What Are the Benefits of Using Databases to Analyze Marketing Research Data?

The Upfront Analytics TeamStrategyLeave a Comment

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Database market research isn’t exactly a new method: it’s been popular since the 80s. Still, it might be a case of classic methods still being among the most effective, particularly when it comes to marketing communications and improving open and response rates. It’s true that there are new innovations and methods that can help your market research efforts, but database information is a great place to start for some surprising reasons.

Better Product Development

Scouring databases for customer information can help you identify segments of the population whose needs aren’t being met with current product and service offerings. You might notice patterns where certain household incomes are less or more likely to buy, or identify smaller families that offer a previous untapped marketing opportunity. These patterns can certainly assist with your product research and development efforts.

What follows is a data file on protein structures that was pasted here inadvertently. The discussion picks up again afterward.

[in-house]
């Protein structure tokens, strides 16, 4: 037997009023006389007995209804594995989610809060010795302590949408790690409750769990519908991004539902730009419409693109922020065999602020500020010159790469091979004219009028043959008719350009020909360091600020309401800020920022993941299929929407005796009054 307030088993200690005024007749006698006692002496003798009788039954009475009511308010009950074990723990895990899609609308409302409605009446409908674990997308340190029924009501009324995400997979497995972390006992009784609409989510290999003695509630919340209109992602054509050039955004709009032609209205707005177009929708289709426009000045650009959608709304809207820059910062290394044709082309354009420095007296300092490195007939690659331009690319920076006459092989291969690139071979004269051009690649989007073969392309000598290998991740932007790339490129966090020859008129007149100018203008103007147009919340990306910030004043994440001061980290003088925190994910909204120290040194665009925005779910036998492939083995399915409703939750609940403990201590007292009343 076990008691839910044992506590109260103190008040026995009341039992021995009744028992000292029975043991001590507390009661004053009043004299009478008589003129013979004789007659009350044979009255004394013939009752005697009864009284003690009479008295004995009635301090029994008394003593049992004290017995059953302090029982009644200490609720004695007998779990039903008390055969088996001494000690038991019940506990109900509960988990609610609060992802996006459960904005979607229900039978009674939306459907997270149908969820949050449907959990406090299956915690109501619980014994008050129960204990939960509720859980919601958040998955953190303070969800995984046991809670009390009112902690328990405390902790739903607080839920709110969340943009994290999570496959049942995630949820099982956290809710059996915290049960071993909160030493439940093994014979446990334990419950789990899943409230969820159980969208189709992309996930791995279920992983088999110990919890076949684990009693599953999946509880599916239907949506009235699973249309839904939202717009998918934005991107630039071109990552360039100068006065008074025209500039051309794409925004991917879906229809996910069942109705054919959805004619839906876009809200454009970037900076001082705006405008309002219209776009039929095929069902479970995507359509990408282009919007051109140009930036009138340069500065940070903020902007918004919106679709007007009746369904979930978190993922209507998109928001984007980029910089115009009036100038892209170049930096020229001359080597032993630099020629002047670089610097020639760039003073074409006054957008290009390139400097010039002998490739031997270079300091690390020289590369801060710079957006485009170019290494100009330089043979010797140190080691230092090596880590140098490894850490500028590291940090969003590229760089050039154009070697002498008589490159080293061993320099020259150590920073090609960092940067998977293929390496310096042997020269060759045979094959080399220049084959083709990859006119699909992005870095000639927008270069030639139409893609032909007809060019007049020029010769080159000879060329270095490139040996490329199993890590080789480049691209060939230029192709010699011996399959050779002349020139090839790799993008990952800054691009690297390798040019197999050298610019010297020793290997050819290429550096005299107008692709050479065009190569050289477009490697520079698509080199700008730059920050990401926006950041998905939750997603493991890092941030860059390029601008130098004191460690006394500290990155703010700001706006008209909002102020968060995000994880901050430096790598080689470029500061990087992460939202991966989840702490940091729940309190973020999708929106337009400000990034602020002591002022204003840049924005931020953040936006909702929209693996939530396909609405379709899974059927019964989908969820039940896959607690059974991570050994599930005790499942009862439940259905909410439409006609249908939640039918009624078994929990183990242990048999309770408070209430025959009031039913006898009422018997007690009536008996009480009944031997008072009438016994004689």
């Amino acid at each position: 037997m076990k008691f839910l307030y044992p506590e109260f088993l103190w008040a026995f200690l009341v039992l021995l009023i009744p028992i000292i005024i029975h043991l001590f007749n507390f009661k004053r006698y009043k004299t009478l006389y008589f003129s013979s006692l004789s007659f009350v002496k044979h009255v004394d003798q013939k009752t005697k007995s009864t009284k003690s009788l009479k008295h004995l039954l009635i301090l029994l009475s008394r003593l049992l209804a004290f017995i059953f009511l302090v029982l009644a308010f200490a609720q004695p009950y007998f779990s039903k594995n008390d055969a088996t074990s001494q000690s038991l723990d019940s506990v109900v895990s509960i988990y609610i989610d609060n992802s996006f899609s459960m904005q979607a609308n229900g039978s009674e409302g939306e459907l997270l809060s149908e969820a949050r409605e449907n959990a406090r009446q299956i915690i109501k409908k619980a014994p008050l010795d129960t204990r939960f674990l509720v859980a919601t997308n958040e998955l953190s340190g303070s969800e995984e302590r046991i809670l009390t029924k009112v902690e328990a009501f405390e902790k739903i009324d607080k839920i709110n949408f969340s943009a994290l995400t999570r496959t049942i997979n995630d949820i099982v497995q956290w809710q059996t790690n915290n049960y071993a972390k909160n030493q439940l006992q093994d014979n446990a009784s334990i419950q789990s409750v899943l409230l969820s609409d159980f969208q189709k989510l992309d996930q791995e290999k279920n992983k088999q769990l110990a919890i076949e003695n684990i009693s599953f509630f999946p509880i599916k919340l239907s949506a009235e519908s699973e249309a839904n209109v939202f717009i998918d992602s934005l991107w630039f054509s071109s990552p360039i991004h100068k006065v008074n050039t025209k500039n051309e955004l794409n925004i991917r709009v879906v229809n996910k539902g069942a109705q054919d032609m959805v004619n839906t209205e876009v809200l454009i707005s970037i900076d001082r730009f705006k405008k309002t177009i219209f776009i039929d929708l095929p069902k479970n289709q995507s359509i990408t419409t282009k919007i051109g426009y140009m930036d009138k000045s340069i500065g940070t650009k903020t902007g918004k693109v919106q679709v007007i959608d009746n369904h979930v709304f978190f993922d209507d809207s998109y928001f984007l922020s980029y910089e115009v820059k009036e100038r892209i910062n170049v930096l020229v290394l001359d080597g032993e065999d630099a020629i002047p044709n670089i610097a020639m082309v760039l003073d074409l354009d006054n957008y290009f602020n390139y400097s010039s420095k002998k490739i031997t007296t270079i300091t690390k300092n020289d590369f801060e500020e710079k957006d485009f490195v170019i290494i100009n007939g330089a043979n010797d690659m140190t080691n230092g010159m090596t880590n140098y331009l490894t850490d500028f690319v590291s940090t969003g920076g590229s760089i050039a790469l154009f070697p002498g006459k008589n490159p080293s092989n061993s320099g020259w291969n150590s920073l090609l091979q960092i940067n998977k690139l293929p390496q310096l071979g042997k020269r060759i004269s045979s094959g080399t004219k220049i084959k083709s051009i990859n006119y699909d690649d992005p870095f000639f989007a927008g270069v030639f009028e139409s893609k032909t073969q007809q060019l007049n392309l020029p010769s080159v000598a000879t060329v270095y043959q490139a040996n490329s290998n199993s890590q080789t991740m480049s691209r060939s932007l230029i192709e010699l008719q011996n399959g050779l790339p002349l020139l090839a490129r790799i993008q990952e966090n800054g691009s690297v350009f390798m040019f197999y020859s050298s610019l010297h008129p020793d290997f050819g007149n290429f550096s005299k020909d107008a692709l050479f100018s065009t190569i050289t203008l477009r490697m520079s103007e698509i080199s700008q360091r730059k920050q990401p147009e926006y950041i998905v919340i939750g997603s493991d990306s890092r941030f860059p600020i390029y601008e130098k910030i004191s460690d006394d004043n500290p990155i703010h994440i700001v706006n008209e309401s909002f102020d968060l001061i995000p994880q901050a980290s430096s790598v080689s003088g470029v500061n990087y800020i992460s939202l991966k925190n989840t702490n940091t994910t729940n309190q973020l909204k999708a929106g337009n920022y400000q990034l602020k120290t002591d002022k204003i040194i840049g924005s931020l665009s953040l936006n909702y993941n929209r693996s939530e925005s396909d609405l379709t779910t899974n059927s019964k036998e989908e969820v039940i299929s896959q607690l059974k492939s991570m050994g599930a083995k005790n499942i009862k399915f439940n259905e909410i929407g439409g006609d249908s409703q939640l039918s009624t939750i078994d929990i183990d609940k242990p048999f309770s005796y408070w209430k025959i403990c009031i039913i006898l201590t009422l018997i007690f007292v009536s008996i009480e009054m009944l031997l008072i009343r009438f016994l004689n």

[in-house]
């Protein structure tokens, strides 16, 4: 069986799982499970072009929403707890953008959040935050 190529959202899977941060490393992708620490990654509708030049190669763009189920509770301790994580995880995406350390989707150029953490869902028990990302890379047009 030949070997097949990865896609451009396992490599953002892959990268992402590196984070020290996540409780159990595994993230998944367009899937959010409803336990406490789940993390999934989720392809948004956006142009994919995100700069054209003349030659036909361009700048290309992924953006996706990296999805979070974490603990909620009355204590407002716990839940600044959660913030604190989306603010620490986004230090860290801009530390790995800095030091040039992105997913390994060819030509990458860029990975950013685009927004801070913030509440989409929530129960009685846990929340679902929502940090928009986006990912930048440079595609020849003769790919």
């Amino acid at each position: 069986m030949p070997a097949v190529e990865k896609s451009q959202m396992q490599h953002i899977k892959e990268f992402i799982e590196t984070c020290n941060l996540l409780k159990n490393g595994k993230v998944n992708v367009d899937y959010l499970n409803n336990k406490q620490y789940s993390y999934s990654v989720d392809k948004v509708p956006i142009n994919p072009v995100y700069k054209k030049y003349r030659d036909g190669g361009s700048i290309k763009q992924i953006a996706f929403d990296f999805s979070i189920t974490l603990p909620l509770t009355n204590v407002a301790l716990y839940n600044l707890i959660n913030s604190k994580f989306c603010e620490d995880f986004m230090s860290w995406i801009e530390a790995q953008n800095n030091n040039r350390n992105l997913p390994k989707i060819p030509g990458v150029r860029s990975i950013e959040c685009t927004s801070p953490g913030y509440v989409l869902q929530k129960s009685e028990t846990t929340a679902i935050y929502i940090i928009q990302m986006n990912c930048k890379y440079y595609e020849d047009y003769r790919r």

Improved Marketing Communication

When marketing communications are targeted to an individual’s lifestyle, location, and family, it instills a higher sense of customer satisfaction and loyalty to the company. Databases are a wealth of information to help you better segment customers to send out ads, mailers, and emails that better address their unique lifestyles and motivations to buy.

Market Predictability

It’s easier to predict which way the market is going to go when you have all the facts, and database market research can help you learn more about your customer. This, in turn, can offer better confidence when launching new products and the ability to focus on the products and services that are most likely to sell with your target consumer.

It’s an oldie but a goodie: There’s a reason database market research has survived in the midst of newer research methods. It might not be the most modern, but successful companies know that databases still have a valuable story to tell for those willing to do the work–and listen.

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